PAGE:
Search Images Maps Play YouTube News Gmail Drive More »
Sign in
Screen reader users: click this link for accessible mode. Accessible mode has the same essential features but works better with your reader.

Patents

  1. Advanced Patent Search
Publication numberUS4556304 A
Publication typeGrant
Application numberUS 06/656,910
Publication dateDec 3, 1985
Filing dateOct 2, 1984
Priority dateOct 3, 1983
Fee statusPaid
Also published asDE3436298A1
Publication number06656910, 656910, US 4556304 A, US 4556304A, US-A-4556304, US4556304 A, US4556304A
InventorsHiroshi Fukuda
Original AssigneeFuji Photo Film Co., Ltd.
Export CitationBiBTeX, EndNote, RefMan
External Links: USPTO, USPTO Assignment, Espacenet
Autofocus camera including a cover for a taking lens and diagonally disposed range finder windows
US 4556304 A
Abstract
At least two rangefinder windows for measuring by triangulation the distance to the object to be photographed, are disposed opposite each other around a taking lens in diagonally upper and lower positions, on the front face of the camera body. A protective cover is provided, in the shape generally of a parallelogram slanted in the direction of a line passing through the rangefinder windows. The protective cover shelters the taking lens and the rangefinder windows when the protective cover is closed. When the protective cover is slid along the camera body and moved to its open position, the rangefinder windows and the taking lens are exposed. The protective cover can thus be made narrower, and need move less distance, and the camera body can be made correspondingly horizontally shorter, than if the protective cover were rectangular.
Images(3)
Previous page
Next page
Claims(7)
What is claimed is:
1. An autofocus camera having a camera body and on the front face of the camera body having a taking lens and at least two rangefinder windows for measuring the distance to the object to be photographed, the rangefinder windows being disposed on opposite sides of the taking lens in diagonally upper and lower positions, and a protective cover disposed slidably on said camera body for sliding movement between open and closed positions, the cover having an edge that is slanted toward the direction of a line passing through said oppositely disposed rangefinder windows, said protective cover sheltering said rangefinder windows and said taking lens when closed and retreating from and exposing said taking lens and said rangefinder windows when open, said edge passing over said lens and windows during opening and closing movement of said cover.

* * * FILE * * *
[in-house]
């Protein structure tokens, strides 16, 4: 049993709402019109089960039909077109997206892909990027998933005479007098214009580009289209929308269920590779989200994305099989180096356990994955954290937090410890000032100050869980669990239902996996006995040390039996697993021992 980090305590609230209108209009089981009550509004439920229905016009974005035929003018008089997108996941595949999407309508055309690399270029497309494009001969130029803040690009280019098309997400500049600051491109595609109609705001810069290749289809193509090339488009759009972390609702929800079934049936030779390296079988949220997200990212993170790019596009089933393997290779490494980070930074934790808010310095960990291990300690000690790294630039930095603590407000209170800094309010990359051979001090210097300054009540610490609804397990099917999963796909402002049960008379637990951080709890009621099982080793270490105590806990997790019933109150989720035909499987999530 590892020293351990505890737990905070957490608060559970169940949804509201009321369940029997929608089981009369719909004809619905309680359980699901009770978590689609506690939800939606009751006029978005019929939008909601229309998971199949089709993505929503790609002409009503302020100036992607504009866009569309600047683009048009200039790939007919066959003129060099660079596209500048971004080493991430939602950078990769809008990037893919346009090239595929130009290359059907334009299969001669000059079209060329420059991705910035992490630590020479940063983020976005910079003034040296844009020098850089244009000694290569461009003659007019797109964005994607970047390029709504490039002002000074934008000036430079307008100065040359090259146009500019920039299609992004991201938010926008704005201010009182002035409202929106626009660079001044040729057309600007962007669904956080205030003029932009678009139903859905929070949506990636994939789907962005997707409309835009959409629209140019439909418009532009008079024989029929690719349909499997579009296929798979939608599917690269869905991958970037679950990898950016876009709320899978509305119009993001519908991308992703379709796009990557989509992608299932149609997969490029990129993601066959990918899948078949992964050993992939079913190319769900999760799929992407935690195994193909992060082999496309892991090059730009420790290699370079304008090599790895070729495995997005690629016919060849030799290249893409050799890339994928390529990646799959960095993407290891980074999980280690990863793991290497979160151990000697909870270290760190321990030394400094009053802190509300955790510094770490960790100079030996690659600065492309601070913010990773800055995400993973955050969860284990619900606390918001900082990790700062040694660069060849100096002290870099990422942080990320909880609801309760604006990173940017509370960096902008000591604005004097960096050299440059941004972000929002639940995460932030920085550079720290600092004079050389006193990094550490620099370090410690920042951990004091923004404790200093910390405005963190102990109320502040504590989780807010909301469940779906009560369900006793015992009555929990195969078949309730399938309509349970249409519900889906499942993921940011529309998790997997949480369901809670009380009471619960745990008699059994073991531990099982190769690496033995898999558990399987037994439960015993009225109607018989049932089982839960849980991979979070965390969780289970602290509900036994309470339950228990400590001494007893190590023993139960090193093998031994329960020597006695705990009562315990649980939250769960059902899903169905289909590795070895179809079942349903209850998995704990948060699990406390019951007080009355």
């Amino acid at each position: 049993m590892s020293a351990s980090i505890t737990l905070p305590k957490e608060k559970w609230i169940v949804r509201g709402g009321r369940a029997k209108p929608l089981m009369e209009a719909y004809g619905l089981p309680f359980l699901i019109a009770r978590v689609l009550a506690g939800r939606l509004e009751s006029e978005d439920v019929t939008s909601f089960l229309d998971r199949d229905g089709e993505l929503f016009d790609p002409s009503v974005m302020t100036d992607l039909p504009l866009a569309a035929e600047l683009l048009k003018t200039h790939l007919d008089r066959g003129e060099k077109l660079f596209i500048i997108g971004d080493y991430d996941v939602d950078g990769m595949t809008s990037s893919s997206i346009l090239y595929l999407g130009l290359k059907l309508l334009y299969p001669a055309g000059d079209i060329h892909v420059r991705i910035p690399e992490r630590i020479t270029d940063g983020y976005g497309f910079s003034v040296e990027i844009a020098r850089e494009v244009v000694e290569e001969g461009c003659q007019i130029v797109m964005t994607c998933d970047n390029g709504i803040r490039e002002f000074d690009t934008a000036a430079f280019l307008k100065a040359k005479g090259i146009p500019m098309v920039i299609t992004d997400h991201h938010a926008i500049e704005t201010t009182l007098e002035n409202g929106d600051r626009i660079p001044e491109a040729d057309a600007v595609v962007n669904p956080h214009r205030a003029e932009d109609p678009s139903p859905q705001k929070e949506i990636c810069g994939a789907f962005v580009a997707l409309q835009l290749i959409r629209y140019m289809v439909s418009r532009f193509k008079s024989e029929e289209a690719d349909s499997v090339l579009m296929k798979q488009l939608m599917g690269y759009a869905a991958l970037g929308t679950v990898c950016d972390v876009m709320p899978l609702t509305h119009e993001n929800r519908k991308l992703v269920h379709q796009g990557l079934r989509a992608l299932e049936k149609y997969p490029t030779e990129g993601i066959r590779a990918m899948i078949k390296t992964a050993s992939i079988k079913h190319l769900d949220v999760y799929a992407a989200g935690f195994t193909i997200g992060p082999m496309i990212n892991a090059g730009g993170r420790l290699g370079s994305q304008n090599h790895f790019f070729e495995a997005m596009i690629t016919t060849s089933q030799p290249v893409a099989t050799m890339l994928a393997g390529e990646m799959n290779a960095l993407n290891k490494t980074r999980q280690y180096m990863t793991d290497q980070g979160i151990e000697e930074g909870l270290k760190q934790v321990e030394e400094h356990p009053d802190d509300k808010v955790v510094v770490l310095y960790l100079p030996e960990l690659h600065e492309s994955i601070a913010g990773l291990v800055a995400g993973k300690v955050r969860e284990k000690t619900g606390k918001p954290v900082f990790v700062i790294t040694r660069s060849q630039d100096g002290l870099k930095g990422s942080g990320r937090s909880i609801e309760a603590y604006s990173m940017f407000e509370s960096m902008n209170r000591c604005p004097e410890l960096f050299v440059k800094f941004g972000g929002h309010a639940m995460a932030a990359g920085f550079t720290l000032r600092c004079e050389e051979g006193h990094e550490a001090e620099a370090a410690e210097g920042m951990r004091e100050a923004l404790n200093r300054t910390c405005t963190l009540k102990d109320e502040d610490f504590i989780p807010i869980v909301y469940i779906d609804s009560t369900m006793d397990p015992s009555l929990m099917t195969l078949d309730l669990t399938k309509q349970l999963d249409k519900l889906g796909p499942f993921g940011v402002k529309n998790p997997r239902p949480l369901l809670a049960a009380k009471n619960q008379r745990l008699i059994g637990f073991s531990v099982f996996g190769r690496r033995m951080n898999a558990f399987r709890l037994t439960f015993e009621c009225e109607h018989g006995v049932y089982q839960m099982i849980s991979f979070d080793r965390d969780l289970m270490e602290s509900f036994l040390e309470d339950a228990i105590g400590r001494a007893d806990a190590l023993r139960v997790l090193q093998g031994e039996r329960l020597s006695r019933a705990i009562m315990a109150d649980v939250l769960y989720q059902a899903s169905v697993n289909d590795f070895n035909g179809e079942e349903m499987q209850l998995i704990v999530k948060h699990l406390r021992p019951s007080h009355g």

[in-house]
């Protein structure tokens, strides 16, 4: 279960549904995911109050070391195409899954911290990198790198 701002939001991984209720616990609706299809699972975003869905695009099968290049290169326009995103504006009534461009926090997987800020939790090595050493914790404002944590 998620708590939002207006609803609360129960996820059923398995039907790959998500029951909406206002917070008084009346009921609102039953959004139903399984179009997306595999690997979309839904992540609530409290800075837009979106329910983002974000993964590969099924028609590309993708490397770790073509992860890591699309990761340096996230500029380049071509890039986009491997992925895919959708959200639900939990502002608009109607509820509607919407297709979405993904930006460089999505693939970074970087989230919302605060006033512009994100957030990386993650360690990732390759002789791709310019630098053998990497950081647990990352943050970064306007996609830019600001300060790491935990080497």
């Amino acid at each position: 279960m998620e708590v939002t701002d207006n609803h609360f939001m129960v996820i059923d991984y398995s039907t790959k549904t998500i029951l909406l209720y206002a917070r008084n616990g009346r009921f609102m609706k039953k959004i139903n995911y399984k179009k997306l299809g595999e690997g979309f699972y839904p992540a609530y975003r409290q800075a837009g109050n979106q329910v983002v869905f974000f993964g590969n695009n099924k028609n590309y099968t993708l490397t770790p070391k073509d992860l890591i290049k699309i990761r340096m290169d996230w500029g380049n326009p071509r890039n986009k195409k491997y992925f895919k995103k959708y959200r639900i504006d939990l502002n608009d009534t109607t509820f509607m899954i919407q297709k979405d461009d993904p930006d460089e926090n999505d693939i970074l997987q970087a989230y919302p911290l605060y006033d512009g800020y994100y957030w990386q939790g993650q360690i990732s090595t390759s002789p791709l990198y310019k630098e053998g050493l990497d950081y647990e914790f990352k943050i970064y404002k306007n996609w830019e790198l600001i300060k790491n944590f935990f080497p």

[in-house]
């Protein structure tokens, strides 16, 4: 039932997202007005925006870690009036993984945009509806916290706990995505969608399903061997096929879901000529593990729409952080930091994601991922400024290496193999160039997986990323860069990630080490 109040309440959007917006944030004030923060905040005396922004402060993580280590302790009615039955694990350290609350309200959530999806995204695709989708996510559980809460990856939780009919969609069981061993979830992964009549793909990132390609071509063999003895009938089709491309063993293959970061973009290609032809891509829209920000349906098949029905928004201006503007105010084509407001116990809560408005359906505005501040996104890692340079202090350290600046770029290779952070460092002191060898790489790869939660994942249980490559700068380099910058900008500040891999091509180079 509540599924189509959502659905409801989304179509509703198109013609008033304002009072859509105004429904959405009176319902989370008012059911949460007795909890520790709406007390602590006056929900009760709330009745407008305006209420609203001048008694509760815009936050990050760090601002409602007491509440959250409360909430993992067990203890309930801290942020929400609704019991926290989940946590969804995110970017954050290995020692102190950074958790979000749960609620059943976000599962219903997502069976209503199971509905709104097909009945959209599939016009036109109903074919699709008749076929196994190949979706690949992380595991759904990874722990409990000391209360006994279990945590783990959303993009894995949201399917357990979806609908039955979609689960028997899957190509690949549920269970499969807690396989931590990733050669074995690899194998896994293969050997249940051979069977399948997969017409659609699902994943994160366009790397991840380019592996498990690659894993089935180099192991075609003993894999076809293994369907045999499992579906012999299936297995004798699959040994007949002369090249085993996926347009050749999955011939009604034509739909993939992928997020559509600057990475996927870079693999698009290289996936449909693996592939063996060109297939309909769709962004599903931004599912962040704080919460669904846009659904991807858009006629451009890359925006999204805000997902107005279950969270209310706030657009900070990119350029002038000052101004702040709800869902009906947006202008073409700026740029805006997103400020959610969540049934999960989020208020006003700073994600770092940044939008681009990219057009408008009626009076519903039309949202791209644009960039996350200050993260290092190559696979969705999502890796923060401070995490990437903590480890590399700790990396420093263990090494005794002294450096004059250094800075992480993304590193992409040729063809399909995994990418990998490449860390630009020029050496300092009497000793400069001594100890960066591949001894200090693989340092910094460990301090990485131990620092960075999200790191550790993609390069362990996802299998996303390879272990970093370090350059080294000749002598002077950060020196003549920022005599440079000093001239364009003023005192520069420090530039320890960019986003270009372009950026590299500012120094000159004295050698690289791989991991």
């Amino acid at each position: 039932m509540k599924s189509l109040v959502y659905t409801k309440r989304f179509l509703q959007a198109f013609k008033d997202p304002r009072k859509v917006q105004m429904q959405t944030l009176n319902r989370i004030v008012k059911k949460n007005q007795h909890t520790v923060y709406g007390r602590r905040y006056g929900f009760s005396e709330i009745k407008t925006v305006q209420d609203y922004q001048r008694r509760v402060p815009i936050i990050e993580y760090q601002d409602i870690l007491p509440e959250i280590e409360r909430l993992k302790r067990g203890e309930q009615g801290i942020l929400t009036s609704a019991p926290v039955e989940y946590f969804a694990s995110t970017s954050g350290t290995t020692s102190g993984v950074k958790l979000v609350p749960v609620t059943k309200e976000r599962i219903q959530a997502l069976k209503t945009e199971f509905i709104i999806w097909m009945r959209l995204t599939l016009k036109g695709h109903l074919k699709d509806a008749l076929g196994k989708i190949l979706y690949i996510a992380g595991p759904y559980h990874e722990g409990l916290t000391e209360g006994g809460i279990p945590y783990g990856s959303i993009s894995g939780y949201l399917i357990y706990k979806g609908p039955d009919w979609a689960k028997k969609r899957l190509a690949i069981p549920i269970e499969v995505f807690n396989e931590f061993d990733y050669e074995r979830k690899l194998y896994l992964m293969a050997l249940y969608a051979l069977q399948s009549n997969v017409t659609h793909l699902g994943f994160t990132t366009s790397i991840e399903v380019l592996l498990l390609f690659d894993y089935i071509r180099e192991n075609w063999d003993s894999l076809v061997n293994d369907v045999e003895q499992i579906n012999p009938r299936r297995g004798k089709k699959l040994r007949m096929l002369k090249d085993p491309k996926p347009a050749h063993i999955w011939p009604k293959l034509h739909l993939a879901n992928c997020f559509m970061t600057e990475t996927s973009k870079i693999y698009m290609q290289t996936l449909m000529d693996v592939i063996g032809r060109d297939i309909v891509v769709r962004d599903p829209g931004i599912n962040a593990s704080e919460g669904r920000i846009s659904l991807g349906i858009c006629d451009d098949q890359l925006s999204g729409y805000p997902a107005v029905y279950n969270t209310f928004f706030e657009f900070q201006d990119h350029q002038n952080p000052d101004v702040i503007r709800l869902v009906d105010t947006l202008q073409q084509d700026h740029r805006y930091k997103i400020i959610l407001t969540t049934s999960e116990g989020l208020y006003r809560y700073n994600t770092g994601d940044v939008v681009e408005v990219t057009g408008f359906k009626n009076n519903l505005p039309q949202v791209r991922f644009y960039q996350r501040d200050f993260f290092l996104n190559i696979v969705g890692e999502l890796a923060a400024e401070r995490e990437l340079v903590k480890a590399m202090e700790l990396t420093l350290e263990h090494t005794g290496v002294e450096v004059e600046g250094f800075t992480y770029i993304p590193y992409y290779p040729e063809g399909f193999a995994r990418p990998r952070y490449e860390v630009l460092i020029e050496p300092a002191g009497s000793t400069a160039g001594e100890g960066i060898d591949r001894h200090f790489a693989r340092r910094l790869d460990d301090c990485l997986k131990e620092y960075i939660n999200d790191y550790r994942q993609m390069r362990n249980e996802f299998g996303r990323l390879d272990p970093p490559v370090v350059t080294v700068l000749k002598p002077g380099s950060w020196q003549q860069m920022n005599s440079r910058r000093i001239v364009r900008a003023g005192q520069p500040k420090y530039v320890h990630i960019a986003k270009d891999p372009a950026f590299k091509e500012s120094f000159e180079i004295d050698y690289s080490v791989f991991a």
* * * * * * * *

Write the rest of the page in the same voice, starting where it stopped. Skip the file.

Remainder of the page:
2. A camera as claimed in claim 1, wherein said protective cover has a portion in front of said camera body that is of generally parallelogram shape.
3. A camera as claimed in claim 2, in which said parallelogram is a trapezoid.
4. A camera as claimed in claim 1, and a viewfinder mounted on said camera body for viewing the object to be photographed, said viewfinder being disposed above said taking lens in a position wherein said viewfinder is sheltered or exposed by said protective cover.
5. A camera according to claim 1, wherein said protective cover has a cross sectional profile which is substantially L-shaped and that interfits with the front and top faces of said camera body.
6. A camera as claimed in claim 5, wherein projections extending along the sliding direction of said protective cover are formed on opposite side portions of said protective cover, and said projections are slidably engaged within guide grooves on said camera body.
7. A camera as claimed in claim 1, wherein said at least two rangefinder windows comprise a light-transmitting window for radiating a spot of light toward the object to be photographed, and at least one light-receiving window for receiving light reflected by said object.
Description
BACKGROUND OF THE INVENTION

The present invention relates to an autofocus camera, and more particularly, it relates to a camera with a protective cover sheltering a taking lens and a number of rangefinder windows when the camera is not in use.